Rachel KaserInternet Culture Writer
Rachel is a writer and former game critic from Central Texas. She enjoys gaming, writing mystery stories, streaming on Twitch, and horseback Rachel is a writer and former game critic from Central Texas. She enjoys gaming, writing mystery stories, streaming on Twitch, and horseback riding. Check her Twitter for curmudgeonly criticisms.
After waiting for so long, Microsoft is finally launching on September 15 in 22 countries, albeit for Game Pass Ultimate subscribers. While it’ll be in beta form, it’ll be great to finally see Microsoft’s pet project finally reach gamers.
Project xCloud has been in the works for a while as Microsoft’s cloud gaming solution — a “play your games anywhere, anytime” ambition we’ve also seen from the likes of Google’s Stadia. Now it seems to have found a home as the “cloud gaming” portion of Xbox Game Pass Ultimate, Microsoft’s gaming subscription service. Starting on September 15, subscribers will be able to play their games on mobile via an updated Game Pass app. Only Android devices will be supported at first — somewhat of a surprise considering xCloud had an iOS beta. There’s no word yet on when it’ll be coming to iPhones and iPads.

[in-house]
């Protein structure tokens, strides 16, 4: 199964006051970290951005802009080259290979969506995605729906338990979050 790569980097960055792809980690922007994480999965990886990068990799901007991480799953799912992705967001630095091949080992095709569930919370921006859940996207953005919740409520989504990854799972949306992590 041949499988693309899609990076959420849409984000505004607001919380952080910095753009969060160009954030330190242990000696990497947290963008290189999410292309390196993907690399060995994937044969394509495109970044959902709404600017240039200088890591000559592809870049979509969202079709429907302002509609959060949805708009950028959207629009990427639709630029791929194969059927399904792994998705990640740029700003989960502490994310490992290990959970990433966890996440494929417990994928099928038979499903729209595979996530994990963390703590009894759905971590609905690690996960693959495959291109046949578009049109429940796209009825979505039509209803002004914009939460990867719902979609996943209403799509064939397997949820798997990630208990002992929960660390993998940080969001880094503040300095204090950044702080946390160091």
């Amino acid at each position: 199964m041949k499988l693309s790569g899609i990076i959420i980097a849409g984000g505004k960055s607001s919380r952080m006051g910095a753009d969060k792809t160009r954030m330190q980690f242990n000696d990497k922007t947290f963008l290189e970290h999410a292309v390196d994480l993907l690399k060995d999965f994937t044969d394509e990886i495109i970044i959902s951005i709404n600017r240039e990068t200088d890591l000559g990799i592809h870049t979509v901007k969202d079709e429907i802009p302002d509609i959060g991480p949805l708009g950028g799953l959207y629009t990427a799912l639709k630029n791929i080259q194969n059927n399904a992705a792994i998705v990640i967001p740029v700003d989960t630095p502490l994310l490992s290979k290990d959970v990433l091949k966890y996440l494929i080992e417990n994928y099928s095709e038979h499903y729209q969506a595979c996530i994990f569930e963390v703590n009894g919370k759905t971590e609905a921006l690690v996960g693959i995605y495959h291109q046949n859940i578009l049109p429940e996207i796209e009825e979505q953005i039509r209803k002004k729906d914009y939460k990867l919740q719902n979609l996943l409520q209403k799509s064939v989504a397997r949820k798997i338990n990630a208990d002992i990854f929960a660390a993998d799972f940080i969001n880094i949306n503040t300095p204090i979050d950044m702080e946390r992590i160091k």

Microsoft added that xCloud comes bundled with the Game Pass subscription at no additional cost — meaning the whole kit and kaboodle costs $14.99 a month. So if you’re hurting for something to play, you’ll have access to 100+ games to play on your Android device. That’s not the total of all games on Game Pass, just the ones that are available to stream at launch. So far, we know the games will include Destiny 2, Gears 5, and Yakuza Kiwami 2.
In addition to the cloud gaming launch, Microsoft announced several mobile gaming controllers for players to use with their Android devices. These include the Razer Kishi controller, the PowerA MOGA XP5-X Bluetooth controller, and the 8BitDo SN30 Pro. You can also use the standard Xbox One controllers and even PlayStation 4 DualShocks, surprisingly. Not to be petty, but maybe Sony should take a lesson in controller compatibility.
There’s no word yet on whether Microsoft plans to launch xCloud independently of Game Pass, if it does at all. Frankly, Game Pass + xCloud is a good deal no matter which way you slice it, so I would recommend anyone interested in xCloud try it. Still, it’d be interesting to see not only how Microsoft packages it for non-Game Pass subscribers, but also how it makes the service work on iOS or Windows.
For those still using the Project xCloud preview, it’s officially shutting down on September 11.
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